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and the "Searching Database" layer invisible.

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As always, the values and timing used here are provided as an example. Feel free to experiment but keep the timing with the 5~8 seconds timeframe.

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At any time, you can go back to the main composition and view the results.

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If you are having problems with real-time display, you may want to increase the size of your cache allocation.

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This can be done under Edit > Preferences > Media & Disk Cache.

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You can stop this project right here, or you can add a final touch to make the security screen a bit more interesting.

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You can add a layer to randomize binary code animation.

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Go back to the hand composition tab and to the beginning of the animation.

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If you want, you can collapse the various layers.

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Choose the Text tool on the main toolbar and make sure the color is set to white.

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The white color is only temporary but it will make the text easier to read against this background.

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Click and drag a text area that covers the whole image.

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Set the font size to about 40.

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Type in a bunch of zeros interspersed with randomized spaces to fill the text box.

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Move the new layer and place it between the Hand and Hand Contour layers. Expand the track.

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Next to the Text entry, click Animate and then choose Character Offset.

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Next click the Add button and choose Selector > Wiggly.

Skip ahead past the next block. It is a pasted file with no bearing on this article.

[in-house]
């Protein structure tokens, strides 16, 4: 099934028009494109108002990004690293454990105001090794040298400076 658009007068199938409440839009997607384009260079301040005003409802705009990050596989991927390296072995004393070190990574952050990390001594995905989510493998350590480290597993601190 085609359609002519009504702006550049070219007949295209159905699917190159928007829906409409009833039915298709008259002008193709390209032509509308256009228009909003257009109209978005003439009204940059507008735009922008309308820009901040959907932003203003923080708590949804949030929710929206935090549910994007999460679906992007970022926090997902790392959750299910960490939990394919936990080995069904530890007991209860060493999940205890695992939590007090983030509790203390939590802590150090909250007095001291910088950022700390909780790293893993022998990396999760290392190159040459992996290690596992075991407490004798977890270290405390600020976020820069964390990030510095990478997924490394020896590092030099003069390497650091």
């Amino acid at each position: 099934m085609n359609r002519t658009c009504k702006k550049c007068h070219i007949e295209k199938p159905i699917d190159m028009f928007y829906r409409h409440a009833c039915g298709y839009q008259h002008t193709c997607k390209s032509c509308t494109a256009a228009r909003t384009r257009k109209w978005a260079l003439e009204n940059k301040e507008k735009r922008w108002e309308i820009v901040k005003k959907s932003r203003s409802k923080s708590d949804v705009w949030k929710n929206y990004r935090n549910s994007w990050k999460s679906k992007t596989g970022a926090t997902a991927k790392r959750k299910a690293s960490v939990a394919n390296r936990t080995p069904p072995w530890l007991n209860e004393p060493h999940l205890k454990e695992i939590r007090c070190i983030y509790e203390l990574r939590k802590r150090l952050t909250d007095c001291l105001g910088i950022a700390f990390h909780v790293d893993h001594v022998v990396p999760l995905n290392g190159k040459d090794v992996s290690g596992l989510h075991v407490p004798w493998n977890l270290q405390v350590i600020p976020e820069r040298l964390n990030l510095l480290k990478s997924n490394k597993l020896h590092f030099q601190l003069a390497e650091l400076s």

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Set the Character Offset value to 1. This makes the zeros shift by 1 number, higher or lower.

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This is why you see some "9's" in the mix. The trick is to make sure the character offset works only upwards.

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Expand Wiggly Selector 1 and set the Minimum Amount to 0. This will take care of the unwanted "9's"

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Experiment with the Wiggles/Second value. In this movie, we will set it to 6.

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You can of course experiment with other factors such as font type and size.

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The binary code is making the footer text harder to read.

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Move the "Biometric Authentication…" layer and place it above the binary code for better effect.

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When you're happy with the results, change the text color back to a dark color, such as black or a dark green.

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Go back to the main composition window and view the end-results.

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If you wish, you can even add the composition to the Render Queue and save it to disk. A finalized version is also provided.

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In this tutorial, you have learned to set up State Sets to manage your 3ds Max scene in terms of object visibility, materials, and rendering engines.

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You have also learned to separate and render various passes to disk using that process.

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You also used the Compositor view to preview you're final composition, prior to exporting it via Autodesk Link to Adobe After Effects.

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In After Effects, you finalized your composition by adjusting the existing layers incoming from 3ds Max,

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and you also added a few embellishments of your own.

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We hope these techniques give you a good understanding of the power that lies behind the Interoperability between these two great products.

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Till the next time…
Posted By
  • 3ds Max
  • Rendering
  • 2013
  • Interoperability